Financial decisions can be tricky at the best of times, but when the operational success of your business depends on the tech service you’re buying, it makes sense to go into your search with a clear idea of what you need and how you want to be supported.
To do that well, it’s important to ask a few key questions – of yourself and of the IT service providers available - first. That way, when you talk to IT companies, you’ll can be confident and objective-driven when it comes to making the decisions.
Here are five questions to help get you there.
#1: Budget optimisation
For you: Do you know your IT budget and what it needs to cover?
Having a handle on how much you have to spend on IT, and how far it needs to stretch, is essential for creating a strong brief and refining your search. Bear in mind that your budget may be expected to cover business as usual operations, servicing, existing contracts, licensing fees, staff training, etc, as well as innovation and upgrades.
Being clear about what’s available for servicing and what’s left over for development, innovation or test and learn initiatives, will help you find the provider that can meet your needs best and deliver change well.
Remember, some services will incur VAT too. Always ask for quotes to include VAT where necessary, to avoid getting stung for an additional 20% that you might not have budgeted for.
For the IT company: Can you share some examples of how you’ve helped clients optimise their budget and achieve the best return on IT investment?
#2: IT Requirements
For you: Do you understand your IT requirements, or do you need expert help to review your business needs?
Don’t be afraid to ask for help if you need it: it’s what IT professionals do best, and because they’re impartial, they can run IT health checks to assess businesses and make suggestions for improvement, without being compromised by working for one department or another.
Even if you have in-house expertise and you’ve a good idea of what you’re looking for, it won’t hurt to let a fresh pair of eyes audit your current systems, sense-check your future plans, and share any new ideas or recommendations with your management team.
That way, you can be confident your IT plans take account of what’s happening inside the business, and allow you to compete with similar business models in your industry.
For the IT company: How can IT development allow us to compete and future-proof the business?
#3: Service Levels & Support Contracts
For you: What are your service level expectations, and do you have specific projects with delivery dates in mind already?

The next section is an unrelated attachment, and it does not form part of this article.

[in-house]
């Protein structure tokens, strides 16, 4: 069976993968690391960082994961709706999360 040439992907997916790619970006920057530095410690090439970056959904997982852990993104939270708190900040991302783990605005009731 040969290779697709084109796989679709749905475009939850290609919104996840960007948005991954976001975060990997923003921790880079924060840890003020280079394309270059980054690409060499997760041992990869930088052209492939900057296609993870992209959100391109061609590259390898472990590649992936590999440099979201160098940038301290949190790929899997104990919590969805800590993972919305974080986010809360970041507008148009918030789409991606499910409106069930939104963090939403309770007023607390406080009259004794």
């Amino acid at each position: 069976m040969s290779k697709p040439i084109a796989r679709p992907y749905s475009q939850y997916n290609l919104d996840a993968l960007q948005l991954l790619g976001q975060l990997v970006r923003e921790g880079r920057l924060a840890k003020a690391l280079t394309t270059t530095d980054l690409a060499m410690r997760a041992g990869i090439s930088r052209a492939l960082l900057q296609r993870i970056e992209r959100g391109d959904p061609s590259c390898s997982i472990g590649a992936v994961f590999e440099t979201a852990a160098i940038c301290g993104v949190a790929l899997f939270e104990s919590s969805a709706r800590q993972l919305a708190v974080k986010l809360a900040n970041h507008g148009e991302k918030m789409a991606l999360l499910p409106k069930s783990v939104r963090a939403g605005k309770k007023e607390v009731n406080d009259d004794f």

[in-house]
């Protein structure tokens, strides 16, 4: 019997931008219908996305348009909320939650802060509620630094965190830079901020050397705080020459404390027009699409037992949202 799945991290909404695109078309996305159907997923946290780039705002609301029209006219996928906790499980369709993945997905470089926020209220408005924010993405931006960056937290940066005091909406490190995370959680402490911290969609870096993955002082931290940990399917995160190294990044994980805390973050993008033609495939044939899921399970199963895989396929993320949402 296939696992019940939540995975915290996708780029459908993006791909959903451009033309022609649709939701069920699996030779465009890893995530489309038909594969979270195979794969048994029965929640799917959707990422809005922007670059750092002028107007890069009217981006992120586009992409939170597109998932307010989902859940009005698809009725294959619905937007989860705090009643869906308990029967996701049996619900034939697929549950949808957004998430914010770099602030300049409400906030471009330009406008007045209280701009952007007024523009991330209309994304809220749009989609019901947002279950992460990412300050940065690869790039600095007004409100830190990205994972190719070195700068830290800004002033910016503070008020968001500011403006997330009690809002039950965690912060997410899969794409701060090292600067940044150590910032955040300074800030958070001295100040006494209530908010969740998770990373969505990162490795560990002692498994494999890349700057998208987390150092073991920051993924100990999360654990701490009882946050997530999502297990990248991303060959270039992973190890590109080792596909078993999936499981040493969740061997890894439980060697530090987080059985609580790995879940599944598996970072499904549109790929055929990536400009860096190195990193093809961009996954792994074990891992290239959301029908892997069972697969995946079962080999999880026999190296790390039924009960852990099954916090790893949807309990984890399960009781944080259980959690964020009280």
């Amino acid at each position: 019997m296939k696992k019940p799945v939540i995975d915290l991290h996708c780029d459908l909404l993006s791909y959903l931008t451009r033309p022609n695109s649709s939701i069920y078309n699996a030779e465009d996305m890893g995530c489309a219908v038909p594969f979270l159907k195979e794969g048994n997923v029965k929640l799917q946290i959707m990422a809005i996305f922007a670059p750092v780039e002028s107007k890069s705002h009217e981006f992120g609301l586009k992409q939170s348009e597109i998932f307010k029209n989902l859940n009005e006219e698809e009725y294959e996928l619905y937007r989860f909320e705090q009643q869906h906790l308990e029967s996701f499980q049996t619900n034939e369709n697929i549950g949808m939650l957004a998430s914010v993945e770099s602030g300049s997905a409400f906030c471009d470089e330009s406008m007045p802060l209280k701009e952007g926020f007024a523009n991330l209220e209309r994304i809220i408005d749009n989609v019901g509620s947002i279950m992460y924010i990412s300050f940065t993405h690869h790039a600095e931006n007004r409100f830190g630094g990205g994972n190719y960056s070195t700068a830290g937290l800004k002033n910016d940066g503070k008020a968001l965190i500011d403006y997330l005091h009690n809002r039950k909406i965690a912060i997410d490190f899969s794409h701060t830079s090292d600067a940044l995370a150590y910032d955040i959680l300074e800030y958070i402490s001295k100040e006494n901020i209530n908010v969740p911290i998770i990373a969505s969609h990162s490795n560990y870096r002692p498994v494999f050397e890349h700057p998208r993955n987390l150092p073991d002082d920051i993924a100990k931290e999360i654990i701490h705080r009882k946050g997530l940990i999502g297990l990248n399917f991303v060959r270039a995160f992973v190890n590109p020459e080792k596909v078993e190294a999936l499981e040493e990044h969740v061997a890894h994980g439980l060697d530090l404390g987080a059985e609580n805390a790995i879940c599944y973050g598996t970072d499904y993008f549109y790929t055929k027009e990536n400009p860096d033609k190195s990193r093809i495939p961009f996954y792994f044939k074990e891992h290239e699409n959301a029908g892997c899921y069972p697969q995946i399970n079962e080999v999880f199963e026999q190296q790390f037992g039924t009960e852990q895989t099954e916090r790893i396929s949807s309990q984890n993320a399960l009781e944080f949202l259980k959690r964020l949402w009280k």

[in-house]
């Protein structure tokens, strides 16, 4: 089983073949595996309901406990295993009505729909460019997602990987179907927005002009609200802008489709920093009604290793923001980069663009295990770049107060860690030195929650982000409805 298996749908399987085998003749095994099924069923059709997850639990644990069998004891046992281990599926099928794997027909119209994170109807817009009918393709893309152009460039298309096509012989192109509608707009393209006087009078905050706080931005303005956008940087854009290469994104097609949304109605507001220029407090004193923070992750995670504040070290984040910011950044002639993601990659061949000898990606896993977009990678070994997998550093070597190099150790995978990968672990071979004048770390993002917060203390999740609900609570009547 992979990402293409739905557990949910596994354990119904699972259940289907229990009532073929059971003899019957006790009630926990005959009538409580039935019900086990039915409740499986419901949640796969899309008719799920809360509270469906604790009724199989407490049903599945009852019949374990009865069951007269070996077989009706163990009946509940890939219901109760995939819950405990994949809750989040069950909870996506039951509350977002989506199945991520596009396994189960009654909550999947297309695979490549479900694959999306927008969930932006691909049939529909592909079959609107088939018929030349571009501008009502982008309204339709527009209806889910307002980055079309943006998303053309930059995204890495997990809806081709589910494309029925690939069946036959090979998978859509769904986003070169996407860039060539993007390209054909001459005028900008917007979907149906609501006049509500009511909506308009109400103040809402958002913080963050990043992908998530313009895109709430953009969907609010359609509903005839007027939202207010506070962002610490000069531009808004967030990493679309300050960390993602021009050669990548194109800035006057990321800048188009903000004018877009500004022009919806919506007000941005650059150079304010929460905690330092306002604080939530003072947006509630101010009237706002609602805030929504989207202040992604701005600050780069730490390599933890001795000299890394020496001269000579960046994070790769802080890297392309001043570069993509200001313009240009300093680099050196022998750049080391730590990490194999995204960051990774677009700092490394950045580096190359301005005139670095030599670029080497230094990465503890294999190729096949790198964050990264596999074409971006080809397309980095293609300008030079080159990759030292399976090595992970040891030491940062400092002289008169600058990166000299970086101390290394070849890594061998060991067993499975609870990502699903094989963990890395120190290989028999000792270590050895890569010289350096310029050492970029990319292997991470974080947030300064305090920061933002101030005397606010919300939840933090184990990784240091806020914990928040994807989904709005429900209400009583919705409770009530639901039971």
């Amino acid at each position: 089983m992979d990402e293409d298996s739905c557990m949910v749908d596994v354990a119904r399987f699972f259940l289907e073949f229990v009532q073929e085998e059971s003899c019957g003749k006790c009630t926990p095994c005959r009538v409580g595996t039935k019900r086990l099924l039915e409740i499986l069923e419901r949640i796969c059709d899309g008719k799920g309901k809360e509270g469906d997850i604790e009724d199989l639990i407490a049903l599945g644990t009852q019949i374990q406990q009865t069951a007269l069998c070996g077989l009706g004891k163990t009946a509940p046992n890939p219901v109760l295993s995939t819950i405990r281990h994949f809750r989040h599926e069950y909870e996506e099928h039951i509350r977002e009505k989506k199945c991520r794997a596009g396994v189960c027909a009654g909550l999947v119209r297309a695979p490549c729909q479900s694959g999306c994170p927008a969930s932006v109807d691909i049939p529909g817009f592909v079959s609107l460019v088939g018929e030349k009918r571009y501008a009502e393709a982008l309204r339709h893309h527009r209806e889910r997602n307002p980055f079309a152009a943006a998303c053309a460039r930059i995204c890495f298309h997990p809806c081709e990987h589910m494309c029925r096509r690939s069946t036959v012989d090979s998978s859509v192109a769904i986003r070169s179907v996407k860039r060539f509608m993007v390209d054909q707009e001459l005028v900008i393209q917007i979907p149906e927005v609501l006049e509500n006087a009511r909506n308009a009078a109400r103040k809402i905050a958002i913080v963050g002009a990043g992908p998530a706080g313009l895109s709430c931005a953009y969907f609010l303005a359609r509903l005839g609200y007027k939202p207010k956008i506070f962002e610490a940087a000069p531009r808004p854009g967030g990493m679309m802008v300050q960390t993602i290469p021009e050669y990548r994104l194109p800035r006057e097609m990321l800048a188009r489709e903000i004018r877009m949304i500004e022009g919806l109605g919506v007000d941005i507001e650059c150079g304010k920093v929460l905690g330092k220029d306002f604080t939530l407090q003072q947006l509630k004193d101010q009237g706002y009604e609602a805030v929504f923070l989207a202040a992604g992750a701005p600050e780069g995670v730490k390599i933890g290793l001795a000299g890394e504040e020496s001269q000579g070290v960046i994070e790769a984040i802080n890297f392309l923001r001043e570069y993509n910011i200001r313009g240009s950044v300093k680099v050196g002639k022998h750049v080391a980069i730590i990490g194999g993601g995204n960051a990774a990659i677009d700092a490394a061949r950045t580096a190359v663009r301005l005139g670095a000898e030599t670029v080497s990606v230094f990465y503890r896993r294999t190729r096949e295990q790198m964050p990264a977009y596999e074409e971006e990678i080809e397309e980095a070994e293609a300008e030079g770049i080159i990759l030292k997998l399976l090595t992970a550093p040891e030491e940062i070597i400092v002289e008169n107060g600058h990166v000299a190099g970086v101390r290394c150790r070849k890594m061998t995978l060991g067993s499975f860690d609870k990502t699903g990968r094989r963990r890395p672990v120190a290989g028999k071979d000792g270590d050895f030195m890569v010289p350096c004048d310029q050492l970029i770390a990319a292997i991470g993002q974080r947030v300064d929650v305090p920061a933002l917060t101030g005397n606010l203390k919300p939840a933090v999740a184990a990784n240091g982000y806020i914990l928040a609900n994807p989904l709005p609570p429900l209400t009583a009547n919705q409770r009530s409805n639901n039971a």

Business as usual (BAU) IT management can benefit from service level agreements, so everyone is clear on typical turnaround times for simple helpdesk queries and more serious issue management, maintenance and fixes.
Onsite services and remote management is also worth considering if you want the best of local, London-based support.
For project work, reputable IT service providers will be able to tell you how soon they can schedule work, and explain the process for scoping, management and delivery, so you know how it works up-front.
If, however, timescales aren’t up for debate, and you have completion deadlines you must hit, you need to flag dates at the outset, so providers can pull out or pitch with a full understanding of your targets.
For the IT company: What kind of service level agreements do you have in place with other clients, and can you talk us through the kind of typical project management support we can expect?
#4: Specialist services
For you: Do you need any specialist IT products, services or support to run your business?
This could be anything from the the OS platform, operating hours, or specific industry experience. If it’s important, it should be included in the very first conversation, so you’re only talking to providers who can meet your needs.
For the IT provider: Does your team have any specialist skills or experience that could benefit our business, or help us in our industry?
For you: What do our priorities look like, and do we want a provider who specialises in supporting SMEs?
What’s important to you or your team might differ wildly to another person or department, making the impartial and expert opinion of a third-party invaluable when prioritising business development plans and your IT roadmap.
Understanding where you sit in terms of the provider’s priorities is important too. In a city like London, an SME might be considered small fry compared to other global clients, so it’s wise to work with outsourced IT service providers who are happy to work with smaller clients, and maybe even those who specialise in meeting their needs.
For the IT provider: Would you be willing to consult on our IT strategy, and can we be confident we’ll get the same standard of service as bigger clients?
These are just some questions to get you thinking, but it’s safe to assume most IT providers will ask more – and that’s a good thing. Going into meetings with a view towards sharing as much detail as you can, and asking questions of each other, is the best way to kick start a collaborative relationship and get things moving in the right direction.